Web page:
TITASPEED is an acronym which means: “Texting is too awkward; speaking produces easy effective decisions.” It is useful in chat and email.
TITASPEED: Acronym for “Texting is too awkward; speaking produces easy effective decisions.” When used in a text conversation it can mean
- I recommend speaking over the telephone to discuss this matter.
- I feel that answering the original question as a text message oversimplifies the matter considerably and may provide misleading information.
- I am way too busy to provide a detailed answer now. A telephone call is more convenient for me.
Here is the context when it is needed.
I have noticed the tendency of some people to try to ask questions via text which requires complex answers. Sometimes a person will text this complex question because they know that answering it fully is impossible; perhaps they honestly fail to appreciate the effort involved to give an adequate answer. The asking of this complex or open-ended question thus places a burden on the recipient to either oversimplify or to spend a lot of time writing an answer.
But this is an unfair burden on the recipient. In rare cases, it may be necessary, but more often complex thoughts, directions and nuances can be more effectively communicated over the phone. (Yes, I realize that face-2-face is even better, but that is rarely practical).
I faced this question often in email communication as a technical writer. When you ask a question via email, you are placing a burden on the recipient. Sometimes this burden is necessary and useful, but sometimes it asks the recipient to do more work. Recipients sometimes assume that emailed questions are better because the recipient can answer them asynchronously, but actually the opposite is the case because when writing, you have to give a complete answer to take into account every possible nuance.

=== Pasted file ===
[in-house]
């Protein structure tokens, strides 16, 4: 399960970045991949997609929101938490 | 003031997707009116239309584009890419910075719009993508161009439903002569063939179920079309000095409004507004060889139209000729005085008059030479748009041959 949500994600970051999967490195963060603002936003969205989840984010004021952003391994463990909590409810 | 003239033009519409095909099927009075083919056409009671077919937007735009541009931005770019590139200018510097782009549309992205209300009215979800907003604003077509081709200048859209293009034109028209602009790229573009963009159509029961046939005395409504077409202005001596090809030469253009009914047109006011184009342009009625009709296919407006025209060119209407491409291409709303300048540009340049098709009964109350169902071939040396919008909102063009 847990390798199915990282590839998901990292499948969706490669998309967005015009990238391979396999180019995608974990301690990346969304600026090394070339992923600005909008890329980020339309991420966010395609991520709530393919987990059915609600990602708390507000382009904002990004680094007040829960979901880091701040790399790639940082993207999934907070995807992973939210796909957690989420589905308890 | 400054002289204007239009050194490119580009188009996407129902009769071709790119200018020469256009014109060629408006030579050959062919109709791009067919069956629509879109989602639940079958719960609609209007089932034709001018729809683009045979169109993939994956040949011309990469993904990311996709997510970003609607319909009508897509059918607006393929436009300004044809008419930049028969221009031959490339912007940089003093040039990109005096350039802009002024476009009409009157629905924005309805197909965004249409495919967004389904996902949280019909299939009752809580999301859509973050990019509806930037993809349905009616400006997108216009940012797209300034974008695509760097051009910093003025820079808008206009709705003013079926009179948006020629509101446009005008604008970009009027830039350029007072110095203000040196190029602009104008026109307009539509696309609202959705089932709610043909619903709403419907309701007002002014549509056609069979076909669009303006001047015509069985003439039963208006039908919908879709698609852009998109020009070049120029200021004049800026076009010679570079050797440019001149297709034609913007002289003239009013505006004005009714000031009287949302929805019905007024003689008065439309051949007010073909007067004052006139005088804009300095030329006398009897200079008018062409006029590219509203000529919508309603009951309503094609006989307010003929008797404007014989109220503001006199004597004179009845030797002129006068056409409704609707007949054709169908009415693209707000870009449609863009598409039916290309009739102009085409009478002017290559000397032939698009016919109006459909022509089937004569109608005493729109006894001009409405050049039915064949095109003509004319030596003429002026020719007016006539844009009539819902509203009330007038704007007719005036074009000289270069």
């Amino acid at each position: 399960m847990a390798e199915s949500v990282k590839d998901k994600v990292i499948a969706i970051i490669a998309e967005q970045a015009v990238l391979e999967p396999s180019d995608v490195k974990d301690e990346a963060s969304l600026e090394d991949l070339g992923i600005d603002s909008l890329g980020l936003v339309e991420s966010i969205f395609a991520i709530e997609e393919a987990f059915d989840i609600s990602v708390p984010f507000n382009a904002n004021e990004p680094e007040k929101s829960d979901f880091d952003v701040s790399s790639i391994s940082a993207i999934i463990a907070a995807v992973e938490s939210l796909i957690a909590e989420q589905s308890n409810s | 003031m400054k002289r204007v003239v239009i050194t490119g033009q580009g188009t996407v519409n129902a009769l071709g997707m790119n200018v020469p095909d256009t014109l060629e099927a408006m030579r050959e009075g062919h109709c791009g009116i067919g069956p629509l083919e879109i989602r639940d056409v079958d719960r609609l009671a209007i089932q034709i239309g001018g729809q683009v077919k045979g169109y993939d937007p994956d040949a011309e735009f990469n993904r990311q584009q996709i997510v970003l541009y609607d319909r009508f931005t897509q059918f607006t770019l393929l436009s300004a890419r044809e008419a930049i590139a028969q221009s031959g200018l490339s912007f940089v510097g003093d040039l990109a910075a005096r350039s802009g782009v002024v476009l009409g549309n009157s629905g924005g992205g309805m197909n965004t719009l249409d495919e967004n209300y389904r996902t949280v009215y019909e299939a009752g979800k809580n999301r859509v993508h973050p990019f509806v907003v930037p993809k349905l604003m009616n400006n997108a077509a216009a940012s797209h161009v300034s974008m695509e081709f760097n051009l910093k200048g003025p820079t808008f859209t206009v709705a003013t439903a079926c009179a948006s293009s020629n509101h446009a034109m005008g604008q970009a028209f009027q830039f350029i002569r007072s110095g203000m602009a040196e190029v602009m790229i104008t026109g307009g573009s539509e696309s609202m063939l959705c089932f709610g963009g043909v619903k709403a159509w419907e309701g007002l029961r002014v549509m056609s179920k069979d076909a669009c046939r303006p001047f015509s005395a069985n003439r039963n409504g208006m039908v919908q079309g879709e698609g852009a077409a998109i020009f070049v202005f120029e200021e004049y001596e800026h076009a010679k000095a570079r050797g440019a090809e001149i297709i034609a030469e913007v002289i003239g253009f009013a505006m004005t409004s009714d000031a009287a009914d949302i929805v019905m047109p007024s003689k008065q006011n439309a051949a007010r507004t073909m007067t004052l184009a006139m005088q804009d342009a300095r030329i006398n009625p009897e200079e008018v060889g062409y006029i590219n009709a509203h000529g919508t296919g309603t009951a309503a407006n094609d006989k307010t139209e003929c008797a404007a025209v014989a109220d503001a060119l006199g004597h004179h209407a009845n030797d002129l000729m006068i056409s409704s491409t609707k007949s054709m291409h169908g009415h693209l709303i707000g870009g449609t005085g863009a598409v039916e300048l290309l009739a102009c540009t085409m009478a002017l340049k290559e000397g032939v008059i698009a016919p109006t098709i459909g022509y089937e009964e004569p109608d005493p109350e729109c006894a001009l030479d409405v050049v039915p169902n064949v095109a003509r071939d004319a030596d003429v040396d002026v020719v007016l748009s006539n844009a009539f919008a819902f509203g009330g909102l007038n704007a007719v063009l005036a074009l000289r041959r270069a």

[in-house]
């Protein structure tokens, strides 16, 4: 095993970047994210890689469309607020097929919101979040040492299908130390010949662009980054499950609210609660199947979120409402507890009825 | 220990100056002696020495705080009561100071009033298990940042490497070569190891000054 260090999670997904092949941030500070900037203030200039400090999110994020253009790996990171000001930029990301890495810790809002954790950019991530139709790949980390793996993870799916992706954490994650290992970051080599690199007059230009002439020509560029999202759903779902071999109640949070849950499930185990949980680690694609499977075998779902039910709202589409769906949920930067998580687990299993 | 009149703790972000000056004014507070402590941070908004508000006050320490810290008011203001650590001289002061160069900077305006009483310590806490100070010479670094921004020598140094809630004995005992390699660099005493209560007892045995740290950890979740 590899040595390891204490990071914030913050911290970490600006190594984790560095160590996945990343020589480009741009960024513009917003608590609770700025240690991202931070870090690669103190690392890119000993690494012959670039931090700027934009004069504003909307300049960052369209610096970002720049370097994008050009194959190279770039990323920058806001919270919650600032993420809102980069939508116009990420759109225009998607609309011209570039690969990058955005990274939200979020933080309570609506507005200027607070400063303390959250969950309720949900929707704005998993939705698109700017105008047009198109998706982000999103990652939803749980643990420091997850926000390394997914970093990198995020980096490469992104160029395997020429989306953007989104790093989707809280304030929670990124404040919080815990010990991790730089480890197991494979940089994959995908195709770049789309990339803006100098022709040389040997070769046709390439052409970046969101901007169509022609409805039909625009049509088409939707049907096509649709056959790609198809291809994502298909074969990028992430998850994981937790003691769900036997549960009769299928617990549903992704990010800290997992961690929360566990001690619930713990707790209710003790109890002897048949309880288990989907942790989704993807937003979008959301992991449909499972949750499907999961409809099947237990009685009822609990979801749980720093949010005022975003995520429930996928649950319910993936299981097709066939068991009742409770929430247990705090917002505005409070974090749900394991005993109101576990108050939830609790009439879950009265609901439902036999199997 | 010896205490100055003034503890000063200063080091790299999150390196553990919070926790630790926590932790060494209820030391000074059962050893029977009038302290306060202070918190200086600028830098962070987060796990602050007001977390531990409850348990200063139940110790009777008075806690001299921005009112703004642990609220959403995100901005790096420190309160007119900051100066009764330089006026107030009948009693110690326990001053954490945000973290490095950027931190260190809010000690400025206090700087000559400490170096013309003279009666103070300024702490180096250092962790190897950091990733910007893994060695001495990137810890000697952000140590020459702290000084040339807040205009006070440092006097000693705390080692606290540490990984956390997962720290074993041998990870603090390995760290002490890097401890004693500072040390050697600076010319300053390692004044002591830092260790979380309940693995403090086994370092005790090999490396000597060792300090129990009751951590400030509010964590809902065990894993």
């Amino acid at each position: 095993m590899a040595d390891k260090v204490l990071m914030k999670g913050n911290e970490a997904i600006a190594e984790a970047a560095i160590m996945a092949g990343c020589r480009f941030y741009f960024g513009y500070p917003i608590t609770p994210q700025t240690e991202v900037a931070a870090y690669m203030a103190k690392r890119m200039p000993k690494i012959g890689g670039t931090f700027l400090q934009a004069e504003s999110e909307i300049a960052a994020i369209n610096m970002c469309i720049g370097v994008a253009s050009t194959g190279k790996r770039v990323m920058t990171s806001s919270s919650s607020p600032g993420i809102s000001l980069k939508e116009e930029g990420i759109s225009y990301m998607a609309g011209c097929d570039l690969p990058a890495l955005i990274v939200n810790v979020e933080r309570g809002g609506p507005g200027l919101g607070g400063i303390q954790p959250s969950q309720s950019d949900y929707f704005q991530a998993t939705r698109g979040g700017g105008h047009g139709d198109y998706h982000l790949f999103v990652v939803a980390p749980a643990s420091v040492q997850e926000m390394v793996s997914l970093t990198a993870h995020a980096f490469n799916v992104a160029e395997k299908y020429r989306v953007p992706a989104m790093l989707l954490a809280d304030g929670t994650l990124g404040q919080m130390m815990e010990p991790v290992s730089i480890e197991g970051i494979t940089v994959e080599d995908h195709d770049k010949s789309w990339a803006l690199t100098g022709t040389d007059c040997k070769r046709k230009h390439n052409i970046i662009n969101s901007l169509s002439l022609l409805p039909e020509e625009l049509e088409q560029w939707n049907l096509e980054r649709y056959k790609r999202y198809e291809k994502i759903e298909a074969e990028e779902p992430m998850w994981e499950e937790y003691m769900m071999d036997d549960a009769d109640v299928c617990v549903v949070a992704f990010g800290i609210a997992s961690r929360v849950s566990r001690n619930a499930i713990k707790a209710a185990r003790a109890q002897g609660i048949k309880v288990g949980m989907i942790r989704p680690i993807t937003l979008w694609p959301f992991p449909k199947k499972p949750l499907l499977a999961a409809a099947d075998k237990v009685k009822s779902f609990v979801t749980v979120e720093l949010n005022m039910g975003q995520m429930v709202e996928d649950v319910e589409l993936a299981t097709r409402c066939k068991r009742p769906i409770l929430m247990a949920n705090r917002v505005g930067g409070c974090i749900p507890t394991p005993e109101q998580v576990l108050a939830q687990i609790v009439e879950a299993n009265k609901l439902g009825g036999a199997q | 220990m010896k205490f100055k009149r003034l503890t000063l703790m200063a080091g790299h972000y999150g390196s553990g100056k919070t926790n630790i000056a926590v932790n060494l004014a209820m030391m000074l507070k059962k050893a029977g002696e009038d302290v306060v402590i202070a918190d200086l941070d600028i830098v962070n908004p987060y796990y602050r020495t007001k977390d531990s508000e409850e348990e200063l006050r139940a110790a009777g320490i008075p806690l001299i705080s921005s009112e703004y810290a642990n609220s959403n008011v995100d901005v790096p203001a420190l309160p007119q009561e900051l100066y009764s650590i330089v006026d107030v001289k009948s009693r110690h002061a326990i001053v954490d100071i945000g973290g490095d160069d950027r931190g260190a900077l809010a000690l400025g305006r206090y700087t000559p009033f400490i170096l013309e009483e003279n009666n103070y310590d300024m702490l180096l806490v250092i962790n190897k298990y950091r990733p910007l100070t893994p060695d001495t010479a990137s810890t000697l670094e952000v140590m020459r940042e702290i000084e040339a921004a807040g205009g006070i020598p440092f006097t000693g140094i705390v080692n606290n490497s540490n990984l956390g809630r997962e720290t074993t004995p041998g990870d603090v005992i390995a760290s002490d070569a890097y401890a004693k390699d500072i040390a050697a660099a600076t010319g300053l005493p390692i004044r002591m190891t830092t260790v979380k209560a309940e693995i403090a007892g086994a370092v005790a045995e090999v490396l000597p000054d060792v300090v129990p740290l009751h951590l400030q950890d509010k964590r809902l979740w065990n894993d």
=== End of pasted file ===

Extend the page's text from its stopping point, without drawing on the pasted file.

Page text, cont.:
Responding to emails is cumbersome; that is why it is good for the asker always to give the recipient the choice to answer by text or by phone. 9 Times out of 10, it is easier to communicate by phone; the reason people avoid doing so is that they usually fear getting sucked up in a longer social conversation. The problem is, texting or emailing a series of questions can be extremely awkward and confusing; when you talk, you can check for understanding or clarify something right then rather than having to write something in reply. Often the responder has no idea what the asker doesn’t understand. But when you are actually talking, it is easier to pinpoint the source of the misunderstanding.
I have written before that texting messages is an inefficient method of communicating — and should be limited to a small number of contexts. Alas, people are relying more on their phone and voice-activated dictation to communicate. This has a cost; it can sometimes take forever to arrive at a thought, and it can be tedious for the recipient to engage in such a strung-out conversation. Asynchronous and abbreviated conversation can be useful when you seeking a specific bit of information (the room number, the cost, the flight number) and the matter is not terribly urgent. Also, it can be useful when you are sure that the person is actively checking messages. But often that isn’t the case.
The TITASPEED acronym is a short way to communicate your belief that having a text chat is an inferior way to have a conversation. More generally it can make people ask themselves what is the best way to seek information and advice.